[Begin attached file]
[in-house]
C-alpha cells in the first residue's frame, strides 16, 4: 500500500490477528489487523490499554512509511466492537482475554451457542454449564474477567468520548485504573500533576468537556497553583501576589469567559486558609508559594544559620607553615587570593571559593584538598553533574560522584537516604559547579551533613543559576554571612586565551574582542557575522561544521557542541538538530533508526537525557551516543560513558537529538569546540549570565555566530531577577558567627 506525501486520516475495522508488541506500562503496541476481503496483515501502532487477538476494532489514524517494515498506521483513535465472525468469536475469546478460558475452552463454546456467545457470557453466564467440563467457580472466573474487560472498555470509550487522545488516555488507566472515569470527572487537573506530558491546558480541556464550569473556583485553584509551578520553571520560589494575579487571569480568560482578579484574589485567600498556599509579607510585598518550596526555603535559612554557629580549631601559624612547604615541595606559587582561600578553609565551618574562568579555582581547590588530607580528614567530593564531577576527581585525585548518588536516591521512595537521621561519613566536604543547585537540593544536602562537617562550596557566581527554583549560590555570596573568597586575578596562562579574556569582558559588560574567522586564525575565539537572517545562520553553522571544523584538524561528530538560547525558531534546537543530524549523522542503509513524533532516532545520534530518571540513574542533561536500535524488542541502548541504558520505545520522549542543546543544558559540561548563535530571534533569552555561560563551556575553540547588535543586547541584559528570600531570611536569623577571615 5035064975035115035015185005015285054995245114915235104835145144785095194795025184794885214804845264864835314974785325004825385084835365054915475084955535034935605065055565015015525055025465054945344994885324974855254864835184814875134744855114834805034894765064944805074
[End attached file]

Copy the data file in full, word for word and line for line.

[in-house]
C-alpha cells in the first residue's frame, strides 16, 4: 500500500490477528489487523490499554512509511466492537482475554451457542454449564474477567468520548485504573500533576468537556497553583501576589469567559486558609508559594544559620607553615587570593571559593584538598553533574560522584537516604559547579551533613543559576554571612586565551574582542557575522561544521557542541538538530533508526537525557551516543560513558537529538569546540549570565555566530531577577558567627 506525501486520516475495522508488541506500562503496541476481503496483515501502532487477538476494532489514524517494515498506521483513535465472525468469536475469546478460558475452552463454546456467545457470557453466564467440563467457580472466573474487560472498555470509550487522545488516555488507566472515569470527572487537573506530558491546558480541556464550569473556583485553584509551578520553571520560589494575579487571569480568560482578579484574589485567600498556599509579607510585598518550596526555603535559612554557629580549631601559624612547604615541595606559587582561600578553609565551618574562568579555582581547590588530607580528614567530593564531577576527581585525585548518588536516591521512595537521621561519613566536604543547585537540593544536602562537617562550596557566581527554583549560590555570596573568597586575578596562562579574556569582558559588560574567522586564525575565539537572517545562520553553522571544523584538524561528530538560547525558531534546537543530524549523522542503509513524533532516532545520534530518571540513574542533561536500535524488542541502548541504558520505545520522549542543546543544558559540561548563535530571534533569552555561560563551556575553540547588535543586547541584559528570600531570611536569623577571615 5035064975035115035015185005015285054995245114915235104835145144785095194795025184794885214804845264864835314974785325004825385084835365054915475084955535034935605065055565015015525055025465054945344994885324974855254864835184814875134744855114834805034894765064944805074